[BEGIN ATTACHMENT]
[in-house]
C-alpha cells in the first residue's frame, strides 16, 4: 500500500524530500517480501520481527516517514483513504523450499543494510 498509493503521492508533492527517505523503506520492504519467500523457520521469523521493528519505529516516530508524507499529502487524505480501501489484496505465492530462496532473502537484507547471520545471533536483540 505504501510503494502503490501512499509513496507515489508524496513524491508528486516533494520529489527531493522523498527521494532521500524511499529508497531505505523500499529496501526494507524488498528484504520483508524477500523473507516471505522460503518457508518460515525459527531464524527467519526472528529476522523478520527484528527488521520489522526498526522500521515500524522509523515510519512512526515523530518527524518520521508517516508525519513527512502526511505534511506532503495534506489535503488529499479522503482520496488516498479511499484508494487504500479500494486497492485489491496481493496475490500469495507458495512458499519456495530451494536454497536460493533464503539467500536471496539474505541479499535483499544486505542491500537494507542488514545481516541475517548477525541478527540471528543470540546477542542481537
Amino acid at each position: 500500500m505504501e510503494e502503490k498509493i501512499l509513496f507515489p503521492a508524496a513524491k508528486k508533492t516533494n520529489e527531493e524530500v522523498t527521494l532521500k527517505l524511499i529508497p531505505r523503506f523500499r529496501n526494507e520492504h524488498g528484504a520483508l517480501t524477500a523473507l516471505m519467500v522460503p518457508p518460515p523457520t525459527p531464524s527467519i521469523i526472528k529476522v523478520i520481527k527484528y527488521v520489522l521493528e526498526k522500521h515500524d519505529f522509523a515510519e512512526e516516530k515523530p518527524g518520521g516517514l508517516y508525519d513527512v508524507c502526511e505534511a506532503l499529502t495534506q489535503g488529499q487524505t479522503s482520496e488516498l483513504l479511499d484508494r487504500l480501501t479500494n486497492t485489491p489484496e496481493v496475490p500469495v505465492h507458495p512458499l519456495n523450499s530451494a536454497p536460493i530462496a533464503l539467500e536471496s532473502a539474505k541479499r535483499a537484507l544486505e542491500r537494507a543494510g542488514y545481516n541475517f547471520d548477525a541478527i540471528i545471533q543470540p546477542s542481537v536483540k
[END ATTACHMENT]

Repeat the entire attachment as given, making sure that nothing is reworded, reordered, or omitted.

[in-house]
C-alpha cells in the first residue's frame, strides 16, 4: 500500500524530500517480501520481527516517514483513504523450499543494510 498509493503521492508533492527517505523503506520492504519467500523457520521469523521493528519505529516516530508524507499529502487524505480501501489484496505465492530462496532473502537484507547471520545471533536483540 505504501510503494502503490501512499509513496507515489508524496513524491508528486516533494520529489527531493522523498527521494532521500524511499529508497531505505523500499529496501526494507524488498528484504520483508524477500523473507516471505522460503518457508518460515525459527531464524527467519526472528529476522523478520527484528527488521520489522526498526522500521515500524522509523515510519512512526515523530518527524518520521508517516508525519513527512502526511505534511506532503495534506489535503488529499479522503482520496488516498479511499484508494487504500479500494486497492485489491496481493496475490500469495507458495512458499519456495530451494536454497536460493533464503539467500536471496539474505541479499535483499544486505542491500537494507542488514545481516541475517548477525541478527540471528543470540546477542542481537
Amino acid at each position: 500500500m505504501e510503494e502503490k498509493i501512499l509513496f507515489p503521492a508524496a513524491k508528486k508533492t516533494n520529489e527531493e524530500v522523498t527521494l532521500k527517505l524511499i529508497p531505505r523503506f523500499r529496501n526494507e520492504h524488498g528484504a520483508l517480501t524477500a523473507l516471505m519467500v522460503p518457508p518460515p523457520t525459527p531464524s527467519i521469523i526472528k529476522v523478520i520481527k527484528y527488521v520489522l521493528e526498526k522500521h515500524d519505529f522509523a515510519e512512526e516516530k515523530p518527524g518520521g516517514l508517516y508525519d513527512v508524507c502526511e505534511a506532503l499529502t495534506q489535503g488529499q487524505t479522503s482520496e488516498l483513504l479511499d484508494r487504500l480501501t479500494n486497492t485489491p489484496e496481493v496475490p500469495v505465492h507458495p512458499l519456495n523450499s530451494a536454497p536460493i530462496a533464503l539467500e536471496s532473502a539474505k541479499r535483499a537484507l544486505e542491500r537494507a543494510g542488514y545481516n541475517f547471520d548477525a541478527i540471528i545471533q543470540p546477542s542481537v536483540k